Amidst the deadly virus ravaging the world, the former batsman of New Zealand Daniel Flynn called curtains on his 16-year cricketing career. On Thursday, he announced his retirement from all forms of games including domestic tournaments as well. He made his debut in international cricket against England at iconic Lord’s in 2008.
After serving as the captain of the New Zealand Under-19 team, Flynn earned a T20I call up in 2008 as a replacement for the injured Jacob Oram. He was given his Test and ODI debuts the same year on New Zealand’s tour to England. His journey got an initial halt right in his second game, as James Anderson’s bouncer saw him losing his two front teeth.
In an international career spanning a little over five years, Flynn played 24 Tests, 20 ODIs, and five T20Is, making a combined 1325 runs, including six half-centuries. He batted almost three hours in the second innings of his debut Test at Lord’s, his 118-ball 29 helping New Zealand salvage a draw.
Winning trophies for Northern Districts is special – Daniel Flynn
Flynn played 100 first-class matches for Northern Districts, notching 20 centuries, the most by any batsman from the association. He made his debut for Northern in a one-day match in December 2004 as a 19-year-old, then made his first-class debut the following month against Otago.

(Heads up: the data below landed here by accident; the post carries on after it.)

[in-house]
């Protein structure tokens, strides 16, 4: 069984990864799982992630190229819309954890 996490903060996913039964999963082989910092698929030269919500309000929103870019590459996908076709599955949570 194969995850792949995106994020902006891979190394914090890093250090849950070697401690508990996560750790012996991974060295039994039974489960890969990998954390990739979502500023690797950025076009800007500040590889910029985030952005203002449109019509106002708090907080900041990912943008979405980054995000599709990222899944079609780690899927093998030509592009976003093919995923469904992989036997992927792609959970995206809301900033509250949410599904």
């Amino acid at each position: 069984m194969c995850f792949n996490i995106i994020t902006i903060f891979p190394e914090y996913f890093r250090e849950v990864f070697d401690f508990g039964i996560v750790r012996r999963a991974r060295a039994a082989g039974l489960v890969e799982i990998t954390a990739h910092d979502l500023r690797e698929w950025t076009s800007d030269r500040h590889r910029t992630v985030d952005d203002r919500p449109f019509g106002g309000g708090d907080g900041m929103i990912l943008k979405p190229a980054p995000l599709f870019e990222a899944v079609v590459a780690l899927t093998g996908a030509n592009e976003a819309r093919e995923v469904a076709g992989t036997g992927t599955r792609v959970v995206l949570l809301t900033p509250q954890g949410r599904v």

Reflecting on his career, Flynn said: “Representing your country is the ultimate for any cricketer; it’s what you dream of as a kid, so to have achieved it is something I look back on with immense satisfaction.
“The people I’ve played alongside throughout my career stand out for me; they’re not just good cricketers, but good people, who I’ve learned plenty from both on and off the field. Winning trophies for ND alongside these guys was always special, and those are memories that I will never forget,” Daniel Flynn added.
Apart from being a crucial part in the team as a player, Flynn captained Northern Districts in 47 first-class matches, as well as in 25 limited-overs matches. Surprisingly, he called curtains at the age of 34 despite having an option of taking a sabbatical leave.